Knuckle Cracking – Harmful or Annoying Habit?

Knuckle cracking
knuckle cracking

Many people crack or pop their knuckles on a regular basis. For some, knuckle cracking is a satisfying daily routine that relieves stress and stiffness. For those who do not crack their knuckles, it might be an annoyance. But can this habit be harmful to our hands? Today’s blog post will explore whether or not habitual knuckle cracking can cause long-term damage to our joints.

Why do knuckles crack?

There are several types of joints in our bodies. Our knuckles are synovial joints, and within them is a cavity filled with fluid. This synovial fluid lubricates your joints to allow for easy movement. Synovial fluid contains oxygen, nitrogen, and carbon dioxide molecules which help pad the space between our bones. When we squeeze or bend our knuckles, these molecules expand into a gas and burst, causing a popping noise. This phenomenon can be likened to opening a bottle of champagne-- when the cork is removed, the gasses within the liquid escape, causing that familiar "popping" sound.

Does cracking knuckles cause arthritis?

Many highly respected groups such as Harvard and the Johns Hopkins Arthritis Center have performed studies to explore the link between knuckle cracking and arthritis. Arguably the most fascinating research into knuckle-cracking was done by Dr. Donald L. Unger of Thousand Oaks, California. Dr. Unger cracked the knuckles on his right hand for over 60 years. He left the fingers on his left hand "uncracked." After decades of knuckle cracking, he performed X-rays on each of his hands and determined that there was no difference between the knuckles in each of his hands and no notable arthritis in the knuckles he routinely cracked. Additional larger studies have performed similar tests and have drawn similar conclusions.

So, is knuckle cracking is harmless?

Not entirely. Though there is no evidence that knuckle cracking causes arthritis, there are rare cases of people injuring their knuckles due to frequent and forceful cracking. When people force their knuckles to pop, they are more likely to cause swelling, tendon injuries, and joint dislocations. Those who try to crack their knuckles by bending their fingers in unnatural positions can also injure their knuckles. However, a majority of those who habitually crack their knuckles never experience pain.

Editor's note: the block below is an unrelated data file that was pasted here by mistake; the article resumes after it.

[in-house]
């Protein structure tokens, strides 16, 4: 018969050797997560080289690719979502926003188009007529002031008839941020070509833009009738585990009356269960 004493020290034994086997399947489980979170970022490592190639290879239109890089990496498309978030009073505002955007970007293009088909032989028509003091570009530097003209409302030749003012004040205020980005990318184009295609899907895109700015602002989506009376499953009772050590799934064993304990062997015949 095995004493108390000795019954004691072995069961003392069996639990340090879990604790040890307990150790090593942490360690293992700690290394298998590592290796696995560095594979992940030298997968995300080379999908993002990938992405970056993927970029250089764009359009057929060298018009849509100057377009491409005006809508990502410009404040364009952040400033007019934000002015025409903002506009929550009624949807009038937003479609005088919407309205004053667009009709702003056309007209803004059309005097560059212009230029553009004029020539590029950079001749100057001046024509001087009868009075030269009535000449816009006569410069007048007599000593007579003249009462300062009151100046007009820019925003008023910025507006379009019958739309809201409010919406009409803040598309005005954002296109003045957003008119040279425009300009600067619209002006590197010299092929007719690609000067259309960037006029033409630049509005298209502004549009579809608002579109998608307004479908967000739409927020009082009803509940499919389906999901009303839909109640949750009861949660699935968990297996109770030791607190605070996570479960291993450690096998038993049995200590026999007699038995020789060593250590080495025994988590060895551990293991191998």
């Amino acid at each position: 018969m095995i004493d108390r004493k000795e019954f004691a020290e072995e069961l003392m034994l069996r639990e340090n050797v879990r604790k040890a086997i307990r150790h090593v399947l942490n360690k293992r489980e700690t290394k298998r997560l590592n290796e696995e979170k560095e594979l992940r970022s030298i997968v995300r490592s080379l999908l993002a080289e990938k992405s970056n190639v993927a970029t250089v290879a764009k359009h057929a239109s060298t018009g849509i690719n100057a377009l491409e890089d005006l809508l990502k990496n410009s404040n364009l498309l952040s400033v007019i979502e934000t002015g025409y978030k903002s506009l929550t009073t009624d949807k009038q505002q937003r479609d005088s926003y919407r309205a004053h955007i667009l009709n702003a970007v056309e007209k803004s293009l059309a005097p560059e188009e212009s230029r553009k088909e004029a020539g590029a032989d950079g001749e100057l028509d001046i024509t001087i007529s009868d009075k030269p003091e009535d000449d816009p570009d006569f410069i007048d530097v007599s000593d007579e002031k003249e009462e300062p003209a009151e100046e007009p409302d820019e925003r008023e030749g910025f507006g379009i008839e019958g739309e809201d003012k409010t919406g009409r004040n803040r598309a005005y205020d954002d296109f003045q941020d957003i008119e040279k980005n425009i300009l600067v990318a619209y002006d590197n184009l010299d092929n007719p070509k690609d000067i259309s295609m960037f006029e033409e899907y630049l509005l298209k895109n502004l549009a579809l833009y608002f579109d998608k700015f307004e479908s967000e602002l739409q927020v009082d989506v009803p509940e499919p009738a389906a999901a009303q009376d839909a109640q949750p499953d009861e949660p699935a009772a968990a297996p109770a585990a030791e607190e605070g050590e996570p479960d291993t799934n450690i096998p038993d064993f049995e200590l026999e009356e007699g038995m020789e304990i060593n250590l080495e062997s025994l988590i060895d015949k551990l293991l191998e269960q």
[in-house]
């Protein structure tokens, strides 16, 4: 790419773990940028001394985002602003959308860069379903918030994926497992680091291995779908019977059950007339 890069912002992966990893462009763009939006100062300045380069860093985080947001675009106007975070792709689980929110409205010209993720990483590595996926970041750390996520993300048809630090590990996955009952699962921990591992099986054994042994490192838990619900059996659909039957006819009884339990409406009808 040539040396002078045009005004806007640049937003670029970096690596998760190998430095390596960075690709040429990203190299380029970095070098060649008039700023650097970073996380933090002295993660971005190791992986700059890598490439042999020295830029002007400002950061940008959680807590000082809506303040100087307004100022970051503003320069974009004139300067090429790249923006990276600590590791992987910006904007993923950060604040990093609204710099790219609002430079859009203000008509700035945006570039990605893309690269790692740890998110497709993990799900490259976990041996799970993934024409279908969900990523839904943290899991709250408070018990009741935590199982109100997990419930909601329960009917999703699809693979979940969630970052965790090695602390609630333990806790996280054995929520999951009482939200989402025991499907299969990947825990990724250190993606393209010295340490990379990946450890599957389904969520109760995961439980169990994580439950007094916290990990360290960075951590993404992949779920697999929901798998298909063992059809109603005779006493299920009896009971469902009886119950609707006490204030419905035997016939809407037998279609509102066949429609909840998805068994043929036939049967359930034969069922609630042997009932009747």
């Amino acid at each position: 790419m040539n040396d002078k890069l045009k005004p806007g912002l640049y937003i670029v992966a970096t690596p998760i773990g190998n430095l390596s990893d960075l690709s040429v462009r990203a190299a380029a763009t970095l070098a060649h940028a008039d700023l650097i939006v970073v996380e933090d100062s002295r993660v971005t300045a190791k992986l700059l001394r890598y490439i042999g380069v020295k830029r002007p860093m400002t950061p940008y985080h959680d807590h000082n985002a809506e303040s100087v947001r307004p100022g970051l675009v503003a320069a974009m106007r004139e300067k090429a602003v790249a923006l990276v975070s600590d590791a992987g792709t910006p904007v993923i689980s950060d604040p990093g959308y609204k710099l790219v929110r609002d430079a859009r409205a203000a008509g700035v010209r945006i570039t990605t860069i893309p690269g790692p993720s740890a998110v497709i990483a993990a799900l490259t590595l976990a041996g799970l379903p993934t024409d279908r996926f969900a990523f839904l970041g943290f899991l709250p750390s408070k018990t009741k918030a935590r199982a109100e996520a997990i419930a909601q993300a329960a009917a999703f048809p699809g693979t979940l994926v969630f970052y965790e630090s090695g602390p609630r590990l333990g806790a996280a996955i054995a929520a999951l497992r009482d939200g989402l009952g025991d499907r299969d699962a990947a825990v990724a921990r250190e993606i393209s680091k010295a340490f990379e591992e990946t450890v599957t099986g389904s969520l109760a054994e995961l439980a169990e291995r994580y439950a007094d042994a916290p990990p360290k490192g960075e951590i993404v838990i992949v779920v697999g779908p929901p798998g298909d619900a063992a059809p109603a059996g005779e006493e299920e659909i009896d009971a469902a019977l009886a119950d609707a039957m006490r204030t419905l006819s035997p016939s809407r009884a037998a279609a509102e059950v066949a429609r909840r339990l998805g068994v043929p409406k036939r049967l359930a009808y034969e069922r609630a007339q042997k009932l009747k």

"like other repetitive motions, excessive knuckle cracking can lead to joint aggravation and swelling."Brandon P. Donnelly, MD
Brandon P. Donnelly, MD

What does frequent cracking do to the hands?

Dr. Donnelly weighed-in on the debate saying, "like other repetitive motions, excessive knuckle cracking can lead to joint aggravation and swelling." According to a study performed by the national institutes of health, knuckle crackers are more likely to experience swelling in the fingers and lower grip strength. Knuckle cracking is also associated with other habitual behaviors, like nail biting, smoking, and drinking alcohol. This study concluded that frequent knuckle cracking can lead to functional hand impairment.

Don’t ignore joint or other hand pain

While knuckle cracking has been deemed largely harmless to hand health, pain in the joints of the hand may be a sign of a more serious condition. Early diagnosis and treatment of hand pain can prevent long-term damage and aid in a faster recovery. If you have pain in your hand, wrist, or elbow, schedule an appointment with Dr. Donnelly today.

This site is not intended to and does not provide medical advice, professional diagnosis, opinion, treatment or services to you or to any other individual. Through this website and links to other websites, Brandon P. Donnelly, MD provides general information for educational purposes only. The content provided in this website and links, is not a substitute for medical care or treatment. You should not use this information in place of a consultation or the advice of your healthcare provider. Brandon P. Donnelly, MD is not liable or responsible for any advice, course of treatment, diagnosis or any other information, services or product you obtain through this site.